My Budapest City Guide

When thinking about the most beautiful capitals of the world, Budapest would not have immediately come to my mind. Places like Paris, London and Rome would’ve surpassed the Hungarian capital up until I visited it this year. Whether you are heading to Budapest yourself soon or just looking for some travel inspiration, here are my favourite sights, restaurants and activities.



The Hungarian Parliament Building was inspired by the British House of Parliament and serves as both a vibrant government centre and a proud city landmark on the banks of the Danube river. You could easily spend hours enjoying the stunning surroundings of the building, however for those intrigued about the history of the building, there is a tour which allows visitors to explore the main staircase, the old upper house hall and the lounge; as well as the crown jewels. Just behind the building is the shoe monument, which honours the Jewish victims that were shot into the Danube by the Arrow Cross militiamen in Budapest from 1944-1945, a very simple but very moving memorial that is worth a visit.



Buda Castle was once the home of the Hungarian royals, but now houses the Hungarian National Gallery and The Budapest History Museum. To get to the top of the hill, you can take the 19th-century funicular up from Adam Clark Square, which provides views overlooking the Hungarian Parliament building, Széchenyi Chain Bridge and Danube river. Once you’ve arrived up the top, there is a wide range of sights to see such as the changing of the guards (turning about the rifles, saluting, marching up and down the square, domino-like movements etc.), a medieval Alchemy Lab with a collection of unusual items, bowls, herbs, books of the history of medicine dating back to the 1600’s and a beautiful terrace restaurant.



Fisherman’s Bastion is a neo-Gothic style terrace, on Castle Hill, surrounding Matthias Church. In order to fully appreciate this place, I recommend taking a tour of the Bell Tower, it is 197 steps up a very narrow winding staircase, but the view at the top is breathtaking. Afterwards, you’re bound to be tired, luckily there is a small cafe called Piknik Pavilion, tucked away from the bustling crowds under the shade of the trees. One homemade lemonade, cheese flatbread and violin cover of Despacito later, you’ll be up and ready to continue your day of sightseeing.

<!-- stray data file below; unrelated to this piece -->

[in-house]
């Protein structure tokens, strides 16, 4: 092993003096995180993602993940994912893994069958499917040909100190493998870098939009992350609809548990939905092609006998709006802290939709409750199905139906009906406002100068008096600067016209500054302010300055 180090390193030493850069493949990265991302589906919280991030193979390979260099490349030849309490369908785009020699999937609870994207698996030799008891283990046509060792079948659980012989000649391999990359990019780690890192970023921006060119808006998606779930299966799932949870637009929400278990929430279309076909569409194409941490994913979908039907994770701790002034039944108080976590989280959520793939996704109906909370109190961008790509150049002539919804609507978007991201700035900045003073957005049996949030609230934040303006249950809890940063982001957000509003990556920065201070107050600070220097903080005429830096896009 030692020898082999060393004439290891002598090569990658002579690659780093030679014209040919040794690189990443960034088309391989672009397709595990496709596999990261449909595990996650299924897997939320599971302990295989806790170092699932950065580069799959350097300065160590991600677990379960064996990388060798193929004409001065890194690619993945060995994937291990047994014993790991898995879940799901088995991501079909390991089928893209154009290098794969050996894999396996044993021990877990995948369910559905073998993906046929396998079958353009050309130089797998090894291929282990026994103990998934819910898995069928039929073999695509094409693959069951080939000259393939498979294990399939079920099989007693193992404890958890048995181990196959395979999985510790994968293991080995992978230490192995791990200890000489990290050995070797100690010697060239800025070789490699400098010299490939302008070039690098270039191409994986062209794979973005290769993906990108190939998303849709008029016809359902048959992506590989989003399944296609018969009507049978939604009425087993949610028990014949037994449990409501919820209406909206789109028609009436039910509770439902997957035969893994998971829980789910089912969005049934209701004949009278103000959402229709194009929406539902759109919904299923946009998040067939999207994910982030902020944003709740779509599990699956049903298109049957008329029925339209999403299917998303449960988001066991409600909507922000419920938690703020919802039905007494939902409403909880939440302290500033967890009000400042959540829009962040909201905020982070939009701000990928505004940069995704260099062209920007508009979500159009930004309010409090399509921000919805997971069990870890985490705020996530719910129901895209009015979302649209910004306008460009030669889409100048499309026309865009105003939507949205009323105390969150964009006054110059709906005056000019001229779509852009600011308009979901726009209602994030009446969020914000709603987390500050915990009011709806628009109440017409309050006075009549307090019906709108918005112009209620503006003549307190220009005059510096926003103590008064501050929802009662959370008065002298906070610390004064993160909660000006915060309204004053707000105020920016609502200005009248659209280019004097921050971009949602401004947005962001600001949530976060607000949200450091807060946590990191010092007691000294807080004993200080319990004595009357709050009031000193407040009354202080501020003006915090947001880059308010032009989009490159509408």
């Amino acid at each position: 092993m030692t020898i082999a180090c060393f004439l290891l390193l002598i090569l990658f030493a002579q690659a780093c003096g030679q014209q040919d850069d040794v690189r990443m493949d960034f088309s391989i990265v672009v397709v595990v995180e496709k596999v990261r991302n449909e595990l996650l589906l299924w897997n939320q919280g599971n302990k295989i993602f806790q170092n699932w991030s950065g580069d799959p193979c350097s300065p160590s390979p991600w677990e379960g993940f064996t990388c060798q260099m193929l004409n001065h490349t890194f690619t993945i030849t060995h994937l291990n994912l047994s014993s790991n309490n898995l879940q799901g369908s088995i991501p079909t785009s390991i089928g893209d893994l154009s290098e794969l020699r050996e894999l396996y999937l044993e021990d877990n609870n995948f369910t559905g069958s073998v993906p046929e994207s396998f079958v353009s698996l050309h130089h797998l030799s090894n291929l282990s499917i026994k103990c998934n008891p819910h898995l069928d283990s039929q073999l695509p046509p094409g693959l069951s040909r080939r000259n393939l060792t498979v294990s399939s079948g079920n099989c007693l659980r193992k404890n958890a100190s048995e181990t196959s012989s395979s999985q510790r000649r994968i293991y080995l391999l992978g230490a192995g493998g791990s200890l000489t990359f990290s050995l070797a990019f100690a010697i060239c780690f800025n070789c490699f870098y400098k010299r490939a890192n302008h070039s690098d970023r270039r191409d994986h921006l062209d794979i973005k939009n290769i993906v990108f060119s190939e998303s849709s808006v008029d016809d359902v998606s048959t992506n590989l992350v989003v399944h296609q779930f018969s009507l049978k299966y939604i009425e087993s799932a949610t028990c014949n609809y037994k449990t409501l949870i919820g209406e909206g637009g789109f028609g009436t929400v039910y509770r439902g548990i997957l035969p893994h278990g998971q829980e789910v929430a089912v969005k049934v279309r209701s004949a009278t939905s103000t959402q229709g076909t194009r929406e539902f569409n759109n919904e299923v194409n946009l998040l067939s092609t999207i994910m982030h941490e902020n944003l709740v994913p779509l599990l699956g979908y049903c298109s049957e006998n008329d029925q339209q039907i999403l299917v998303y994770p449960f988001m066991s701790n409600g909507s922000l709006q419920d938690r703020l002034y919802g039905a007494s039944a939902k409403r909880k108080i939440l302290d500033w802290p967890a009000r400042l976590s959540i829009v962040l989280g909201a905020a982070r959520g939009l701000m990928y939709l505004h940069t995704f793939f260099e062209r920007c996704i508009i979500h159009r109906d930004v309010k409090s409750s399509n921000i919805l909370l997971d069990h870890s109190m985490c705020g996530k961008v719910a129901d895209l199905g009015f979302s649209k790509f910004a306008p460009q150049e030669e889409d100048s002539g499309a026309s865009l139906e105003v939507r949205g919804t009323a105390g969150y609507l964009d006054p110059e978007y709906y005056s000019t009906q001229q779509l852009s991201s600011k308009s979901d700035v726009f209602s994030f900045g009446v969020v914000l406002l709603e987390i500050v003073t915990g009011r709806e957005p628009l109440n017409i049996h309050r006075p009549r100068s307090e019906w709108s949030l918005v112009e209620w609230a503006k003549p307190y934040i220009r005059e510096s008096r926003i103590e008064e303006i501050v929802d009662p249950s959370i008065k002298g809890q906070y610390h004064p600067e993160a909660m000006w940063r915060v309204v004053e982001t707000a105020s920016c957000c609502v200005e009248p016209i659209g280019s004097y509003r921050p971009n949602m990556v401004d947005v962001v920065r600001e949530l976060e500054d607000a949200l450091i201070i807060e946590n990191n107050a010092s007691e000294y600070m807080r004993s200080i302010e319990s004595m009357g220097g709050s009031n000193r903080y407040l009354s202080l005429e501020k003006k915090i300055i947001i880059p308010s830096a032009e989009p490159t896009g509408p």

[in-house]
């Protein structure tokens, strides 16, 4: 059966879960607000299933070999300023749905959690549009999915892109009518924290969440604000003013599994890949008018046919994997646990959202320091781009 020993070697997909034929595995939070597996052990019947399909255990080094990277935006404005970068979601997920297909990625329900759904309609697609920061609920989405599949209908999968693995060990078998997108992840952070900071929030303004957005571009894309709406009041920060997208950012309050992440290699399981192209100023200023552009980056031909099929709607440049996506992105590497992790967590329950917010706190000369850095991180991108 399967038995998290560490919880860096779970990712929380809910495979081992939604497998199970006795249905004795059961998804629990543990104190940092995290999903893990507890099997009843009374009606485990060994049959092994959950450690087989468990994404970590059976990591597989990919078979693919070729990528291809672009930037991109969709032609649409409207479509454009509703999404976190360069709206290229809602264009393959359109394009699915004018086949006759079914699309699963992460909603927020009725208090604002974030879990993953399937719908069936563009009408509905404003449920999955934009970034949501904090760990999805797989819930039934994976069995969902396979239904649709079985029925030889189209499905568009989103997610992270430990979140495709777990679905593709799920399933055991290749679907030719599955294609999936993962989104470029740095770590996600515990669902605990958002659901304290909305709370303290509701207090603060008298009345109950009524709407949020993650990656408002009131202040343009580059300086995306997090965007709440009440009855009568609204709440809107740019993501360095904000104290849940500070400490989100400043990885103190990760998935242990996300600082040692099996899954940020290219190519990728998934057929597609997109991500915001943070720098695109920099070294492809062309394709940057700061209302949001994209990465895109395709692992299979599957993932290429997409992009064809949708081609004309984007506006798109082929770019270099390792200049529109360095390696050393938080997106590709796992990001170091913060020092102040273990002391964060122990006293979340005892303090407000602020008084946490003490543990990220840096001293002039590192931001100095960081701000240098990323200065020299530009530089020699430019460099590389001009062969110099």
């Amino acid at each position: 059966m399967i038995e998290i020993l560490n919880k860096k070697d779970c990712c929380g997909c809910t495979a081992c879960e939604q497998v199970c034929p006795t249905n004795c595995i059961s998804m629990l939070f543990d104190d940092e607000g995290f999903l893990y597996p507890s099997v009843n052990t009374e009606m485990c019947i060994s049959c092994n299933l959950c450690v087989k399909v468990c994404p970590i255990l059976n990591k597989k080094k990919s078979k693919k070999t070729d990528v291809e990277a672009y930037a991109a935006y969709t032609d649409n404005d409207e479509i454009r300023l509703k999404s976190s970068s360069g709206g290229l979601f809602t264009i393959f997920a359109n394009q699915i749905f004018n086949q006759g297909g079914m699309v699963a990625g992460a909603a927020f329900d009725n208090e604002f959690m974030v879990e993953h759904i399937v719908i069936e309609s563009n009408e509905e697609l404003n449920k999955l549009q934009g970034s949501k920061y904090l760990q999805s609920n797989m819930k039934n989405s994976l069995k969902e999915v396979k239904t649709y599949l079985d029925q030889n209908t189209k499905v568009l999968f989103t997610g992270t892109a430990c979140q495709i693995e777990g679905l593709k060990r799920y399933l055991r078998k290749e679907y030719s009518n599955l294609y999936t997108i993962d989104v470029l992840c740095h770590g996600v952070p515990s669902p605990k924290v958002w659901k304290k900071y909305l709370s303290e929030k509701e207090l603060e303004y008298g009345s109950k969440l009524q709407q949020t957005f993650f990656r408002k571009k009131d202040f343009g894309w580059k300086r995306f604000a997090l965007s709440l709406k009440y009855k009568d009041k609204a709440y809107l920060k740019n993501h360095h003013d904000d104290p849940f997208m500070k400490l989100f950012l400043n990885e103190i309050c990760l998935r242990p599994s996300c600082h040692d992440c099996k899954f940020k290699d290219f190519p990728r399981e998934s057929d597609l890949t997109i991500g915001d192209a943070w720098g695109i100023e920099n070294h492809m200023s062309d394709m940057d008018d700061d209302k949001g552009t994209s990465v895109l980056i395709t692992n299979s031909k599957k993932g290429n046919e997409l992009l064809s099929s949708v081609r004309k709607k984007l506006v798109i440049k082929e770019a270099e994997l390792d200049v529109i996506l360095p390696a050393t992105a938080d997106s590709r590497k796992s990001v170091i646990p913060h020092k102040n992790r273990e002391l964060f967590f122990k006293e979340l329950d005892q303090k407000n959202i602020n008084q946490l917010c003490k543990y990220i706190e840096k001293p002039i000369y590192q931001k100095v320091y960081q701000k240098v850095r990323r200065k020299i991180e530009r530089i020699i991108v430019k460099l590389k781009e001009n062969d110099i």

For a small donation of 200 HUF, you can enter St Stephen’s Basicillica, to see the beautiful ceiling dome, stained glass windows and historical statues. The building is equal in height to the Hungarian Parliament Building at 96 metres, and so I highly recommend paying to go to the top to get the highest 360 view of the city. There is also a bell tower on either side of the building, which you can hear if you’re passing by at 8pm and in summer months they play concerts every Sunday in the square which is inundated with quaint cafes, shops and restaurants.



Heroes Square is one of the major squares in Budapest, noted for its iconic statue complex featuring the Seven chieftains of the Magyars and other important Hungarian national leaders, as well as the Tomb of the Unknown Soldier. Just behind the square is Vajdahunyad Castle, which was built as part of a Millennial Exhibition to celebrate 1,000 years since the Hungarian Conquest of the Carpathian Basin. Separating the two is a boating lake/skating rink, so no matter what season you choose to visit Budapest, there is a fun activity that will provide you with scenic views of both sights.


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